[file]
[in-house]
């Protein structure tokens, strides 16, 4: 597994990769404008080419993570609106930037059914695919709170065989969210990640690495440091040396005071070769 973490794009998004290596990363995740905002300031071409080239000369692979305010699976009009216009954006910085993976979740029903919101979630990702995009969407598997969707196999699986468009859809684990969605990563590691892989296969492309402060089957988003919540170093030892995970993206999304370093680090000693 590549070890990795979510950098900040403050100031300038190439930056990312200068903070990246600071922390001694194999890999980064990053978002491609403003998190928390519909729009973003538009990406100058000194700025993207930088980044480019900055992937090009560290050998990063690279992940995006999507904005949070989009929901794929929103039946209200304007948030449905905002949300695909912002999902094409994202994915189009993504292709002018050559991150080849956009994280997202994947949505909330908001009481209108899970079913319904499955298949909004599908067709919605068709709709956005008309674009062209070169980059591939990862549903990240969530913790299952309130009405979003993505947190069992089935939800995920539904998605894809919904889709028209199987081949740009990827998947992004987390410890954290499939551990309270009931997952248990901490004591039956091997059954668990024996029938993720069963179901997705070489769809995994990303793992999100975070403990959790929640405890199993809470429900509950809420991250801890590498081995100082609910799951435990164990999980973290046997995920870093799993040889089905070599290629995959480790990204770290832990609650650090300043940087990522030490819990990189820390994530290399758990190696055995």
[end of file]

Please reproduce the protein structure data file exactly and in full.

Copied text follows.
[in-house]
């Protein structure tokens, strides 16, 4: 597994990769404008080419993570609106930037059914695919709170065989969210990640690495440091040396005071070769 973490794009998004290596990363995740905002300031071409080239000369692979305010699976009009216009954006910085993976979740029903919101979630990702995009969407598997969707196999699986468009859809684990969605990563590691892989296969492309402060089957988003919540170093030892995970993206999304370093680090000693 590549070890990795979510950098900040403050100031300038190439930056990312200068903070990246600071922390001694194999890999980064990053978002491609403003998190928390519909729009973003538009990406100058000194700025993207930088980044480019900055992937090009560290050998990063690279992940995006999507904005949070989009929901794929929103039946209200304007948030449905905002949300695909912002999902094409994202994915189009993504292709002018050559991150080849956009994280997202994947949505909330908001009481209108899970079913319904499955298949909004599908067709919605068709709709956005008309674009062209070169980059591939990862549903990240969530913790299952309130009405979003993505947190069992089935939800995920539904998605894809919904889709028209199987081949740009990827998947992004987390410890954290499939551990309270009931997952248990901490004591039956091997059954668990024996029938993720069963179901997705070489769809995994990303793992999100975070403990959790929640405890199993809470429900509950809420991250801890590498081995100082609910799951435990164990999980973290046997995920870093799993040889089905070599290629995959480790990204770290832990609650650090300043940087990522030490819990990189820390994530290399758990190696055995």